Employers may choose to: make membership voluntary for any group (identified by occupation), vary the levels of contributions for any group (identified by occupation), and
offer employees a choice of investment options. Security
Only certain financial institutions life insurers, trust companies, credit unions, and banksare allowed to sell SMPPPs to small employers. Under a SMPPP, employee and employer contributions are immediately vested and locked-in. Employees are not allowed to withdraw contributions while employed. Employers may be confident that contributions are used to provide a retirement income for employees. Employee Advantages Employees will appreciate the availability of an accessible, flexible and secure method of saving through their employer and a recognized financial institution. Employees can look forward to a minimum 1% employer contribution in addition to their own contributions for a future retirement income. Employee contributions are immediately vested with employer contributions, and benefits are locked-in providing increased retirement income. As with a traditional plan, employees can rely on the built-in creditor protection of their retirement income in case of financial difficulty. This is not the case for many Group RRSP products.
Key Provisions of a SMPPP Although some of the requirements of the Pension Benefits Act (PBA) remain in place for the SMPPP, there are significant differences in key areas of legislation. Membership Under a SMPPP, employers may make participation voluntary for a particular group of employees (identified by occupation). The employer is free to determine which group of employees are eligible to join and the eligibility period for membership (up to the 24 month maximum set by legislation). Contributions The employer maintains control over both the employee and employer contribution level with a 1% employer minimum contribution requirement. Additional voluntary contributions are permitted and are not locked-in. Vesting and Lock-In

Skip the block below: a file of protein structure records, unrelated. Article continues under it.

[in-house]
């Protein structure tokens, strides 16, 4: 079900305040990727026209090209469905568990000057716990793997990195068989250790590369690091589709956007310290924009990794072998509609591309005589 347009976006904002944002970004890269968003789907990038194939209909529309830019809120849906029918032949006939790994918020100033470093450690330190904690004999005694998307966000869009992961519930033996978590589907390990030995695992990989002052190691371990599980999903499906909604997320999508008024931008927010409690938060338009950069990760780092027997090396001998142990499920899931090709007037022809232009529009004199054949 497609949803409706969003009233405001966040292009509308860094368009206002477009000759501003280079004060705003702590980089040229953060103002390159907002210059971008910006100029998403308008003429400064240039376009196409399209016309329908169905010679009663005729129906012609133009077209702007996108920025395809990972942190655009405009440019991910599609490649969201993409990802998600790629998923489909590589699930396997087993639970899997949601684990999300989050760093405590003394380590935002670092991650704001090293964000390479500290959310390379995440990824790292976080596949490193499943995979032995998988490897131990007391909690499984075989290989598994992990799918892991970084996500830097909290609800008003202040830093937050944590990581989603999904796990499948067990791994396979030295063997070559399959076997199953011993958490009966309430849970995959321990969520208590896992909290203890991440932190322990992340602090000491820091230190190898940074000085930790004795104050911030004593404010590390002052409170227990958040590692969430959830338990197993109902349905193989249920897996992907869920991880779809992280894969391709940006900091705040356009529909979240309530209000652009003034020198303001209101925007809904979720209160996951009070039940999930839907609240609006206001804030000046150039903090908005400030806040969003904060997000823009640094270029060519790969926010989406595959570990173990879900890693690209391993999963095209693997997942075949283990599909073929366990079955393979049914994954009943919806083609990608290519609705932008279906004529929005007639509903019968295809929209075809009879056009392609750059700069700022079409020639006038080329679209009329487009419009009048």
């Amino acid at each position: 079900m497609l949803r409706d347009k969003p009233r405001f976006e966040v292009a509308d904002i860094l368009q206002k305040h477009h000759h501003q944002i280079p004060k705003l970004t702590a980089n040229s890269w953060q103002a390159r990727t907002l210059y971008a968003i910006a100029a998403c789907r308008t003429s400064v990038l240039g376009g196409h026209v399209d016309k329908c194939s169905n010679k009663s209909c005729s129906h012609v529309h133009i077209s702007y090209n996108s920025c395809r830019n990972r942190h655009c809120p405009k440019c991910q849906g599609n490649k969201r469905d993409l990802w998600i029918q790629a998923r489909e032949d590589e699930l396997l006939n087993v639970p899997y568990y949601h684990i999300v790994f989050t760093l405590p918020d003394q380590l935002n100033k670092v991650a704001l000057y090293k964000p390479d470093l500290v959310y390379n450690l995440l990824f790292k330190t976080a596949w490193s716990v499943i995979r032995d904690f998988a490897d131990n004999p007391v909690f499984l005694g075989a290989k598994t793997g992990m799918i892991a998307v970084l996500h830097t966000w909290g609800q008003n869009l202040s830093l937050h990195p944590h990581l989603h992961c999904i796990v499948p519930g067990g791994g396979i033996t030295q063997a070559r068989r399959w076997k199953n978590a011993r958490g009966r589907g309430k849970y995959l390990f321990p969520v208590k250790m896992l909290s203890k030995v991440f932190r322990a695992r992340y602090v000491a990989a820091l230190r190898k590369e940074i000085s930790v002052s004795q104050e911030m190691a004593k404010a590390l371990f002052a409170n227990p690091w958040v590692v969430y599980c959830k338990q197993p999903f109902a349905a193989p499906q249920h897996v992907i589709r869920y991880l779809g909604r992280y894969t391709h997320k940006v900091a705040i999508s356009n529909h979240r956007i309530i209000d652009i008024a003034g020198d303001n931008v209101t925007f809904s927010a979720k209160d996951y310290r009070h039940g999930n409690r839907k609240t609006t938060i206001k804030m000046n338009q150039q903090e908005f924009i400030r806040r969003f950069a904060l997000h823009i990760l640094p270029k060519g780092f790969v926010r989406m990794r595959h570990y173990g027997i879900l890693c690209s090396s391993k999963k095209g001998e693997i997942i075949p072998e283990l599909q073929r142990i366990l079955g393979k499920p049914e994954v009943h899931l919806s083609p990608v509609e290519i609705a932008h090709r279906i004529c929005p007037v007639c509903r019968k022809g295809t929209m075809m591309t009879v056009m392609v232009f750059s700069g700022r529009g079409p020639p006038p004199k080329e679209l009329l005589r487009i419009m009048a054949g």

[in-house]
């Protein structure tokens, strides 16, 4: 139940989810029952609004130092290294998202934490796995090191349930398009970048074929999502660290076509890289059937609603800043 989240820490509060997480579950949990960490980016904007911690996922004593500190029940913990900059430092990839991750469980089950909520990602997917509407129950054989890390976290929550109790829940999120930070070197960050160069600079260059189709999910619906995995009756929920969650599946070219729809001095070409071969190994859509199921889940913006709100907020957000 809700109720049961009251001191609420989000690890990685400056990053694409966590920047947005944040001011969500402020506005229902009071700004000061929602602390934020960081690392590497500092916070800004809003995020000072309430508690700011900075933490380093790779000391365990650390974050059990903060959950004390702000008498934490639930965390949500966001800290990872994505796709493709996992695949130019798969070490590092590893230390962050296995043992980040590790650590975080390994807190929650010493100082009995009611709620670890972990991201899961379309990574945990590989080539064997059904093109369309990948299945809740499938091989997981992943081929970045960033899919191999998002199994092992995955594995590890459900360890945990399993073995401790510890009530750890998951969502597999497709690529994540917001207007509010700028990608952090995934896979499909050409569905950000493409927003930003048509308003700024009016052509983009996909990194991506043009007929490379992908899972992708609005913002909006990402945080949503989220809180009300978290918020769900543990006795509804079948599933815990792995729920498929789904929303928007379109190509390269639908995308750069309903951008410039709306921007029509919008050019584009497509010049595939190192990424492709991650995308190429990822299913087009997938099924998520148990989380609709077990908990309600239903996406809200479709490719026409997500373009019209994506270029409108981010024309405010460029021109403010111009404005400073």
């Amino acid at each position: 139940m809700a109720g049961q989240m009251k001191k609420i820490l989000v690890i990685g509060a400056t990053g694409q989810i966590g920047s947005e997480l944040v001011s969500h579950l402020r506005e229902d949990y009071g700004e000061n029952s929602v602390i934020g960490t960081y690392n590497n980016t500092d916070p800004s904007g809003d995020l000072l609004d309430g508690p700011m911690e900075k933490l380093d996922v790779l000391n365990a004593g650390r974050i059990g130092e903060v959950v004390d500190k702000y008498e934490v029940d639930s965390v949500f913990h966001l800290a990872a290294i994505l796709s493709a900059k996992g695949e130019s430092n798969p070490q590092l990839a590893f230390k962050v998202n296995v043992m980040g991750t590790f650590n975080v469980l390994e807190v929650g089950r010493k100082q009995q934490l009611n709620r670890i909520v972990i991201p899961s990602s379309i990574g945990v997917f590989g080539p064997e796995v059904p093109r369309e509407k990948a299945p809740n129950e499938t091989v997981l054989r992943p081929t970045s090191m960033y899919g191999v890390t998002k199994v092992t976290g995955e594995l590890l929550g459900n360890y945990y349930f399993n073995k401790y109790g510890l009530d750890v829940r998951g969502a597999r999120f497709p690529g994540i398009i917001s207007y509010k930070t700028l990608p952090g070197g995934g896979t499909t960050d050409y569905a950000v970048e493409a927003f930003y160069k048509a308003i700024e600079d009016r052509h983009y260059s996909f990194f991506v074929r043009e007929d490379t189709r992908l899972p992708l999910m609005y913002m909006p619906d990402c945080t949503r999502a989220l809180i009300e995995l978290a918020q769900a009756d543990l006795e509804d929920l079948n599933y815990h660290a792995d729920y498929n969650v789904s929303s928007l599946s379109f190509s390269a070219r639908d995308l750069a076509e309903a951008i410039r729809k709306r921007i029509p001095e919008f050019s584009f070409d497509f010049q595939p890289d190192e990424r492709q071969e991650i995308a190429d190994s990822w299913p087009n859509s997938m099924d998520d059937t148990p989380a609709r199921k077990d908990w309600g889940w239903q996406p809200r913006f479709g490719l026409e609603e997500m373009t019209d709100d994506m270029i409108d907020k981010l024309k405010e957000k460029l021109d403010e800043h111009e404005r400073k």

Required contributions to a SMPPP are immediately vested and locked-in. Termination Employees who terminate their employment have the option of transferring funds to either a LIRA or purchasing a deferred or immediate Life Annuity.
To speed up the transfer process, employees may waive their right to receive a termination statement, and choose the transfer option immediately upon termination of employment.
Converting a Registered Pension Plan to a SMPPP Existing pension plans may convert to a SMPPP. To simplify administration, only active employees participating in the existing plan will be allowed to participate in the SMPPP. All employees existing benefits will be vested immediately.
Disclosure by the Financial Institution The financial institution administering the SMPPP is responsible for providing an annual member statement, and statements upon death, retirement, and termination. Also, the institution must provide new employees with a description of the SMPPP.
A Plan for the Future Employees are beginning to see how the changing times are affecting the future guarantee of their retirement income. Now more than ever, employees need help to save for a secure financial future. With a SMPPP, small employers have an opportunity to work in partnership with employees. The cost-saving, simplicity, flexibility and income guarantee of a SMPPP make it an attractive retirement program for both employees and small employers.
Last Modified:10/08/97 V. Gashyna